Brussels, 15 February 2008 – A floral display of sorts was being assembled to greet diplomats entering one of the key European Union institutions Friday morning. Rows of multi-coloured cardboard flowers, all bearing smiley faces, were starting to throng the courtyard of Justus Lipsius, the building where meetings of the EU’s 27 governments are held. In their plastic holders, the fake flowers kept swinging from side to side like hyperactive pendulums.
The frivolity behind this alleged work of art was a world away from the deadly serious business being prepared inside.
When the Union’s foreign ministers gather here Feb. 18, their discussions will more than likely be dominated by one theme – Kosovo. The disputed region is expected to make a formal declaration of independence from Serbia the day before the EU meeting.
Superficially, the EU’s member states have been able to present a reasonably united front on Kosovo lately. None of them, for example, is objecting to the planned deployment of a 1,800 strong law-and-order mission there to assist with building a properly functioning judicial system and related matters. In Brussels, this work is perceived as helping to prepare Kosovo for eventual membership of the EU.
Yet four of the Union’s governments — Cyprus, Greece, Slovakia and Romania — are opposed to recognising a declaration of independence. Spain is also not enthusiastic about the idea, fearful that it could be a source of encouragement to Basque politicians who wish to sever their region’s links with the Madrid government.
Like Serbia, Slovenia won its independence thanks to the violent disintegration of Yugoslavia. Today, Slovenia holds the EU’s rotating presidency and faces the unenviable task of preparing the response to Kosovo’s declaration.
A senior Slovene diplomat indicated that there will be no immediate reaction from Ljubljana. “The presidency will first have to prepare the discussions of the 27 and any statement before that will be premature,” he said. “What is necessary is that we have a good discussion that will produce a common platform. After that will come the question of how to express it.”
The diplomat also acknowledged that all EU governments recognise that the status quo in Kosovo — currently administered as United Nations protectorate — is not sustainable. Steps need to be taken to ensure a transition towards a “democratic multi-ethnic Kosovo, committed to the rule of law and the protection of minorities,” he said.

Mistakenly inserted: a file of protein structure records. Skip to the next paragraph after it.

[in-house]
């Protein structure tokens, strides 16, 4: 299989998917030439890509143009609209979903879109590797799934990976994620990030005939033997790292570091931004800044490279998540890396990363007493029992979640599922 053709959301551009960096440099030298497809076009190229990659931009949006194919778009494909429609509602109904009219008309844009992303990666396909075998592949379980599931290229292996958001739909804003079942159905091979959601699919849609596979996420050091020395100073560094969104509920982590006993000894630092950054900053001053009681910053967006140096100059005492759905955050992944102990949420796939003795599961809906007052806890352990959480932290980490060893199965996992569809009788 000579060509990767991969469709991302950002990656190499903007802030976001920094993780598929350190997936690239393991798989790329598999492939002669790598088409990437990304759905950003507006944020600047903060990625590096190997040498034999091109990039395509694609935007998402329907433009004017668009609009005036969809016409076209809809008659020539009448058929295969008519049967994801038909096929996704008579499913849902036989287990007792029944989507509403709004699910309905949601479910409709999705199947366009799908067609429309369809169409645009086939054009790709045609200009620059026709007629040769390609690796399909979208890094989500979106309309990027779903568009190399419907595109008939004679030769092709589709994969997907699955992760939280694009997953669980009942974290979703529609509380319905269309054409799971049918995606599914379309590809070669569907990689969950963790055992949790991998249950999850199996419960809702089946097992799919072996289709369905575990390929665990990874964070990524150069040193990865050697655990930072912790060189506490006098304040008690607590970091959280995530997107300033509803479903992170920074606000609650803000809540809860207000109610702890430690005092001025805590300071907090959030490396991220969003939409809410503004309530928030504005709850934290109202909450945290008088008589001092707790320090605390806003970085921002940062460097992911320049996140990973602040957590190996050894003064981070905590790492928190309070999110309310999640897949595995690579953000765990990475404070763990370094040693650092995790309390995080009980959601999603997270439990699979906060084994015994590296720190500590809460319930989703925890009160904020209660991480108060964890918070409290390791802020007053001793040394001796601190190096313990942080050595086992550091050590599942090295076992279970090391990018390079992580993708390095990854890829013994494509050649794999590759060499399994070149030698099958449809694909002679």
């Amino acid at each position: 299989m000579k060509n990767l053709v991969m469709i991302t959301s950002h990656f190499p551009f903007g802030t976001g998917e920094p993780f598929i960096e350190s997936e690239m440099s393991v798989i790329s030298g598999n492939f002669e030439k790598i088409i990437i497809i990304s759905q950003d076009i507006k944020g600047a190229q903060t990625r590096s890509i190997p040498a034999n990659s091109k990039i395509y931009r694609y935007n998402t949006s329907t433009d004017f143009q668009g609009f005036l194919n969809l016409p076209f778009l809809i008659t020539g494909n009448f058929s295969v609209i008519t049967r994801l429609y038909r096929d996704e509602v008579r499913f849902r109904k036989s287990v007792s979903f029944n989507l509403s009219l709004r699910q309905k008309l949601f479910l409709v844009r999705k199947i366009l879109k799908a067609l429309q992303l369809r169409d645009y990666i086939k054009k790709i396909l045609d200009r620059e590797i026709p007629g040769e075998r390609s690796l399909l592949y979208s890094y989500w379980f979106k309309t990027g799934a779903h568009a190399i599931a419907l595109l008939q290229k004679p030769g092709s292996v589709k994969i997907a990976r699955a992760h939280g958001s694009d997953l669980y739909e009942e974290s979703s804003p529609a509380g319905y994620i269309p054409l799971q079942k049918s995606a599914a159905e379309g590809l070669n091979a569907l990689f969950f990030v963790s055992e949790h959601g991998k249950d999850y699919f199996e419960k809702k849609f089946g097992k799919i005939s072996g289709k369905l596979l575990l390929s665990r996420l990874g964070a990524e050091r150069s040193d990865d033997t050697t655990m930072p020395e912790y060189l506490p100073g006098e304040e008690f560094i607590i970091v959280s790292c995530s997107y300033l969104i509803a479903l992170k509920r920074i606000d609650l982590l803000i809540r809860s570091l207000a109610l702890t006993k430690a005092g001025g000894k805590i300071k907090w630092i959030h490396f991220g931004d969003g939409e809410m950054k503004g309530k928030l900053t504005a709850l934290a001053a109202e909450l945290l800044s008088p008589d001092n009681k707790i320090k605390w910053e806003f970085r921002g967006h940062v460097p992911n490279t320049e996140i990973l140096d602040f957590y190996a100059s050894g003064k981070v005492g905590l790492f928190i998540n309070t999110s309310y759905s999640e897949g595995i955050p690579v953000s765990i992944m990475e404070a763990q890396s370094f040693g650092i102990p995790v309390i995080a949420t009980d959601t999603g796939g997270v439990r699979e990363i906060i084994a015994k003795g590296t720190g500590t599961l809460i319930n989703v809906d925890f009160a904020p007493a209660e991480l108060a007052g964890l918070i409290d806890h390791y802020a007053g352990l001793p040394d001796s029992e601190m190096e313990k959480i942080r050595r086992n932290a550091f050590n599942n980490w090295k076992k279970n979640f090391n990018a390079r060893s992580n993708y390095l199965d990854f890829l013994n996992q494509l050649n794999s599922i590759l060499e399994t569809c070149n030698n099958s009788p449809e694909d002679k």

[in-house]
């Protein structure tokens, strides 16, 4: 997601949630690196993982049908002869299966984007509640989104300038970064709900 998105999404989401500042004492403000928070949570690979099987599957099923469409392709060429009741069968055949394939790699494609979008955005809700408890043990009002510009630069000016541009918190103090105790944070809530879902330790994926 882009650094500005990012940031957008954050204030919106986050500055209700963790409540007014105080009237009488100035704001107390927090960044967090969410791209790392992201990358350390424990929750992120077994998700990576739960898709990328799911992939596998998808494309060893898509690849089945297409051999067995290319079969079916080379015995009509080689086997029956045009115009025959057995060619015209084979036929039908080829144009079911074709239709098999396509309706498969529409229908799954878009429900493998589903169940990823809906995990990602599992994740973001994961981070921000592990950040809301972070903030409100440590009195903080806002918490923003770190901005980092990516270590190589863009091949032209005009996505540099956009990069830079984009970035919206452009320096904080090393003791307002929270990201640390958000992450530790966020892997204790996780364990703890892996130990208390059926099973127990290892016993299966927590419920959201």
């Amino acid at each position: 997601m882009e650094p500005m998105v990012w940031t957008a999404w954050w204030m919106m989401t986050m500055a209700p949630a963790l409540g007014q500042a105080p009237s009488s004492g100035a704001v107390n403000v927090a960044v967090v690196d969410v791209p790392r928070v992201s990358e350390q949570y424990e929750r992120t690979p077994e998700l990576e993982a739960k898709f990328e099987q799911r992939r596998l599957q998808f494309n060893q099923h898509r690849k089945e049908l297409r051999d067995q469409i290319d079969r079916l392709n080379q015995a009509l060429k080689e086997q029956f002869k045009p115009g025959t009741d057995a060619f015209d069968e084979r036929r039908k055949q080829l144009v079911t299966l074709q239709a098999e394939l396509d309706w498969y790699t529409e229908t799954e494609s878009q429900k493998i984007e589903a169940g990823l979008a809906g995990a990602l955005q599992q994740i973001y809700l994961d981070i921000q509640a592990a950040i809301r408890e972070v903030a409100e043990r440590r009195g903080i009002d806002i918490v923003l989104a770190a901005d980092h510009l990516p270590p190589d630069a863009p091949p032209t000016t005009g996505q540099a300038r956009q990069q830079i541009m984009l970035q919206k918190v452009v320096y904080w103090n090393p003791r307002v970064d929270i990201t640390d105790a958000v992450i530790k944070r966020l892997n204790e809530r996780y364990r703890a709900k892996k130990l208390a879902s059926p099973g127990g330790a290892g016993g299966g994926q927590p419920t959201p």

But in a new report, the organisation Human Rights Watch queried if the EU’s own member states have the best interests of Kosovo’s minorities at heart.
Some 250,000 people left Kosovo as a result of a campaign of intimidation and arson in 1999. Most of these were ethnic Serbs and Roma (who are commonly referred to as gypsies).
Although discrimination against minorities remains rampant in Kosovo, a number of EU countries have forcibly returned members of the persecuted communities there. Last year, 2,054 people were expelled from other parts of Europe to Kosovo, according to data collated by the UN’s Refugee Agency (UNHCR).
Many of these expulsions were from Germany, France and Scandinavia.
Ivan Ivanov, director of the European Roma Information Office in Brussels, said that expelled Roma can face increased hardship after their return to Kosovo.
“It is very difficult for them to go back,” he told IPS. “If their children grew up in Germany, for example, they speak the local language and have settled into life there. So it is almost like sending them back to a foreign country.”
Ivanov said he was aware of cases where Roma have been “sandwiched” between the ethnic Albanian community, which makes up 90 percent of Kosovo’s two million-strong population, and Serbs.
“When they go to places they used to live, they are not registered immediately,” he added. “When they go to an Albanian districts, they are sent to a Serb part. And when they go to a Serb part to register, the Serbs send them to the Albanian parts. So they remain in the middle. They don’t have their ID documents. The consequences are huge. Single mothers, for example, are not entitled to social support.”
Human Rights Watch is urging a moratorium on forced returns of Roma and of members of other minorities from the EU to Kosovo until the situation there stabilises. Any expulsions in the longer term should be made conditional on each case being assessed individually to ascertain if the person involved is likely to be at risk upon return, Human Rights Watch said. It is seeking guarantees, too, that financial assistance will be offered to returnees.
The organisation has recommended that the EU adopt a comprehensive human rights agenda for Kosovo.
It argues that there is a culture of impunity for grave offences — including war crimes — in Kosovo, stemming partly from the absence of an effective judicial system.
Widespread intimidation of witnesses has meant that those who have information about crimes are wary of coming forward, Human Rights Watch says. A programme to move witnesses out of Kosovo for their own safety is urgently needed, it believes.
“The EU’s decision to focus its efforts on the justice system is the right one,” said Holly Cartner, director of Human Rights Watch’s division for Europe and Central Asia. “But unless EU states are willing to relocate witnesses at risk, it will be next to impossible to deliver justice for some of the most serious crimes.
“Building a new Kosovo requires a whole new approach to human rights. That will only happen if the government and the EU put tackling Kosovo’s human rights crisis at the top of their agenda for change.”
Author: David Cronin